Anitta, 29, made history Friday when she became the first Brazilian to reach world number one on the streaming giant.
“Envolver,” whose suggestive choreography has unleashed 1.4 million imitations and tributes on video platform TikTok, also hit number five on the “Billboard Global 200” chart.
The outspoken, business-savvy singer has come a long way from the poor Rio de Janeiro neighborhood where she grew up, first conquering Brazil — her self-titled debut album topped the country’s charts in 2013 — then setting her sights on the world.
Anitta, who currently lives in the United States, now sings many of her songs in English and Spanish — “Envolver” is one of the latter — and has collaborated with international superstars including Snoop Dogg, Cardi B, Becky G and Maluma.
Taking time out from rehearsing for the upcoming Coachella festival in California, she told AFP in an email interview she has worked “like a little ant” to get where she is.
Q: Did you expect “Envolver” to be such a hit? How does it feel?
“I feel fulfilled. Happy. You always have that hope, right? I got attached to ‘Envolver’ more than anyone, and I believed in it from the start. I saw it had a lot of potential.”
Q: What does being the first Brazilian to reach number one on Spotify mean for you, for Brazil, for Latin music?
“It means our culture is getting noticed. That Latinas are also reaching the top of the global scene. It’s incredible.”
Q: Can you point to a moment when your international career took off? Or was it gradual?
“It was all meticulous, gradual work, like a little ant. It still is. You work years and years to make things happen little by little. A lot of water has flowed under that bridge, as we say in Brazil.”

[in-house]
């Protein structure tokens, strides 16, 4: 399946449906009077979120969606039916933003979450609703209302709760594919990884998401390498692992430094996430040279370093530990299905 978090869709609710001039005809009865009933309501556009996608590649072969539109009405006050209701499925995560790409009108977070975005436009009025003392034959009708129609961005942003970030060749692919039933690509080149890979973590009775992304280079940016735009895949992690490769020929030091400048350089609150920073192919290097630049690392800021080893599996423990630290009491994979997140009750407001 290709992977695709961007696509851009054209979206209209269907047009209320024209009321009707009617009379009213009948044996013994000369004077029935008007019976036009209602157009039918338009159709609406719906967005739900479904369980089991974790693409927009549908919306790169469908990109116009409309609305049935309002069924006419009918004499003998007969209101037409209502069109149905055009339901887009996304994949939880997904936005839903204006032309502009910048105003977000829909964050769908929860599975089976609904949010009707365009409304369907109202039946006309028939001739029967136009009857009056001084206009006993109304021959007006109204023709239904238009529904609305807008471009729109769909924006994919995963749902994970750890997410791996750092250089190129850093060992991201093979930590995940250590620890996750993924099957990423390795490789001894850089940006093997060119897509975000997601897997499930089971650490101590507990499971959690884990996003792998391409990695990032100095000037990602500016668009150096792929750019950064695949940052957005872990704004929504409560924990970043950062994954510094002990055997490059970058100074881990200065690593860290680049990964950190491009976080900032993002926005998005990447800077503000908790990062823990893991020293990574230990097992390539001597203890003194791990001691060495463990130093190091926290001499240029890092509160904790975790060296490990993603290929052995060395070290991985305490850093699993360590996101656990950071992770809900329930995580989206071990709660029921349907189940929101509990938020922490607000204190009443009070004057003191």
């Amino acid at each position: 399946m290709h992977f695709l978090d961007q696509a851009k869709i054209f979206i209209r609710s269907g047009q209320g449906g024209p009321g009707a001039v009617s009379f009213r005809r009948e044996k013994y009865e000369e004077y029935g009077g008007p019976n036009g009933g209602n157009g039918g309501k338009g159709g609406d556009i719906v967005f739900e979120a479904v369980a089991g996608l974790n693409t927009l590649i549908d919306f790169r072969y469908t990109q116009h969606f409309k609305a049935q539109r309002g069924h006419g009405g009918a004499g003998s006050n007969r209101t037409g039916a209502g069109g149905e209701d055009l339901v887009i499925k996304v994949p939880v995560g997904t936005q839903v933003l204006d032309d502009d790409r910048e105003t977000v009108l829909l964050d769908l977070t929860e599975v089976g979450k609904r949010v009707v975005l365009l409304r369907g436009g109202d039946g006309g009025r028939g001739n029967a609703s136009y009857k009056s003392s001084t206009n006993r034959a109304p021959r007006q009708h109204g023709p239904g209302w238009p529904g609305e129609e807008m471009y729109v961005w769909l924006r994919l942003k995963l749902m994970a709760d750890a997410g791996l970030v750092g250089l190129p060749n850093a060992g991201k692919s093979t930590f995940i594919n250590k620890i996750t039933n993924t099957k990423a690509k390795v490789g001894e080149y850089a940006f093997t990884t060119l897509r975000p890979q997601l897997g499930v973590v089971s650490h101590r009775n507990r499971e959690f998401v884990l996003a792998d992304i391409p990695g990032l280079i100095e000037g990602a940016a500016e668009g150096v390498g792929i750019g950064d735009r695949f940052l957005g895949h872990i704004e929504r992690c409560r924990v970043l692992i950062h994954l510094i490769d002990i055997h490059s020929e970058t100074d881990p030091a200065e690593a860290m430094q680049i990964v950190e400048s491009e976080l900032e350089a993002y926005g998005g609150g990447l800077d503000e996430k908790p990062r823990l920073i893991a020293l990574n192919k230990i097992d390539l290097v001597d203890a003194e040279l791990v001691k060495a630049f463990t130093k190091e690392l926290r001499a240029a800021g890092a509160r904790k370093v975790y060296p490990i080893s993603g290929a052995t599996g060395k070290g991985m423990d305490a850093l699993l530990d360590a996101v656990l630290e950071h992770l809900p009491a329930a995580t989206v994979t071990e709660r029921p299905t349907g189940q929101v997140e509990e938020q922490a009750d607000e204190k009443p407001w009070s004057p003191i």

Q: What is it like as a Brazilian singer to reach number one with a song in Spanish? Do you think you could have had the same success singing in Portuguese?
“My Brazilian fans love it when I sing in other languages. So being Brazilian and achieving success singing in other languages… it’s not a problem.
“But clearly singing in languages like Spanish and English makes all the difference in terms of the music market. I plan to keep making songs for every part of the world. Including in Portuguese, of course.”
Q: You’ve been an outspoken critic of far-right President Jair Bolsonaro. Why do you feel it’s important to voice your views? What changes would you like to see when Brazil holds elections in October?
“I think it’s important to take a stand as a citizen and as an artist. I’ll keep doing that no matter who’s running the government. If they’re not doing a good job, I’ll be there giving my opinion. Right now, Brazil needs a lot of changes, starting with a new government.”
Q: What comes next?
“I haven’t even stopped to think long-term. In April I release my new album (‘Girl From Rio’) and sing at Coachella. I’m just focussing on that for now.”